Swathi.V

Rates have grown by anywhere from 8 to 15 per cent

Price rise blamed on futures trading being allowed by the government

Production of pulses in the last kharif season is not below average

HYDERABAD: Even as the summer is coming to an end, prices of essential commodities are again showing a propensity towards rise. One clear marker is the increase in the prices of pulses. Rates of almost all the pulses have grown by anywhere from eight to 15 per cent.

“Though far behind the earlier record of Rs.90 per kilogram, red gram has gone up by seven to 10 rupees within a month. Same is the case with black gram. Worst is the green gram which has recorded an increase of Rs.12 per kg. The signs are sinister,” says K. Prabhakar Reddy, a retired employee.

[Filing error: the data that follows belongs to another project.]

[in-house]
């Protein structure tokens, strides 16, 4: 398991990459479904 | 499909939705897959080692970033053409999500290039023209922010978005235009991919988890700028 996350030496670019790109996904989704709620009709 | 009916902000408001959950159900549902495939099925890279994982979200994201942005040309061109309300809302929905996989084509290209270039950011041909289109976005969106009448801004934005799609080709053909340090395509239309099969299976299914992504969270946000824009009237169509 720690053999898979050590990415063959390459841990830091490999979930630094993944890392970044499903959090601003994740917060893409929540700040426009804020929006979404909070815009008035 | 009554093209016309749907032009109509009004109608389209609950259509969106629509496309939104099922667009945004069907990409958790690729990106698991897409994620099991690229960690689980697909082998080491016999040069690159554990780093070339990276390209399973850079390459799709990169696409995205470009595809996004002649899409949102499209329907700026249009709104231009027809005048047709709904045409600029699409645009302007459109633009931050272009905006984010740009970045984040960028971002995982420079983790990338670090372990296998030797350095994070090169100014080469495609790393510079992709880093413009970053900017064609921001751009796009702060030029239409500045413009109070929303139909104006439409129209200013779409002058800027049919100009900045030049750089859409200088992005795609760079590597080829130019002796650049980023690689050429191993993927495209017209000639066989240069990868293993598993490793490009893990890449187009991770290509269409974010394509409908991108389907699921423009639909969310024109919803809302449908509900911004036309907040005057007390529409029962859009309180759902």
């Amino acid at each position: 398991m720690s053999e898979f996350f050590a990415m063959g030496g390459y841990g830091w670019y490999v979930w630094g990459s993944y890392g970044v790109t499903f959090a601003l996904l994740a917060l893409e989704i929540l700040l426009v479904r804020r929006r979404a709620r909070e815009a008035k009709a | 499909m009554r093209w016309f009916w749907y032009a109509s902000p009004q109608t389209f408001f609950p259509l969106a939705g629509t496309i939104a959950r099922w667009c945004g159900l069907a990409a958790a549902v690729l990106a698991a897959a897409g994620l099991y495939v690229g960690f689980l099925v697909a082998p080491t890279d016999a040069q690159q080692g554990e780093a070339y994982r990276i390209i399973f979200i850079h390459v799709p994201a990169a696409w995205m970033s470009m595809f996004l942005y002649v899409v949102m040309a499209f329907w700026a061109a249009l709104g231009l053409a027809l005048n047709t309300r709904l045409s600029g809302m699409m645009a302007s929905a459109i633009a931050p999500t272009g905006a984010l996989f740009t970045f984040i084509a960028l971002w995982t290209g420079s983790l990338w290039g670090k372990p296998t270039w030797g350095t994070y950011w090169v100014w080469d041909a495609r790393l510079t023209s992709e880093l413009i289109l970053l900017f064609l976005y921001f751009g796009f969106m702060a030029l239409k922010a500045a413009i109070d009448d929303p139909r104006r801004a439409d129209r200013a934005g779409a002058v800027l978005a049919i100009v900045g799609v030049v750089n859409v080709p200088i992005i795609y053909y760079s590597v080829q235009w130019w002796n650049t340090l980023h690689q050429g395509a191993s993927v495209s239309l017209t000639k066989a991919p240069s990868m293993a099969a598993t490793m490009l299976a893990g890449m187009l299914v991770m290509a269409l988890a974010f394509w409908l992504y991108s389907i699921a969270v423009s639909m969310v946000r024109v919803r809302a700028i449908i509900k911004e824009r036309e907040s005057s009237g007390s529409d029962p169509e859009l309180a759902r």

In the retail market, red gram is currently sold at Rs.77 per kilo, while green and black grams are priced Rs.100 and Rs.84 respectively. Tamarind too recorded a rise of 15 per cent, with its price going up from Rs. 52 per kilo to Rs. 60 per kilo, while sugar has added up Rs.4 to Rs.5 over the past four months. Fortunately, price of rice seems to have stabilised at around Rs.35, with no notable increase.

Vice-president of AP Rythu Sangham Sarampalli Malla Reddy blames the rise in the price of pulses on futures trading being allowed by the government.

“Production of pulses in the last kharif season is not below average. There is no reason for the present price rise except that the traders are hoarding grains for future use. With the recent amendment to the Essential Commodities Act, the government has approved futures trading. The state government seeks to escape by shifting responsibility to the Central government. The fact is that the government has given into traders' hands,” he says.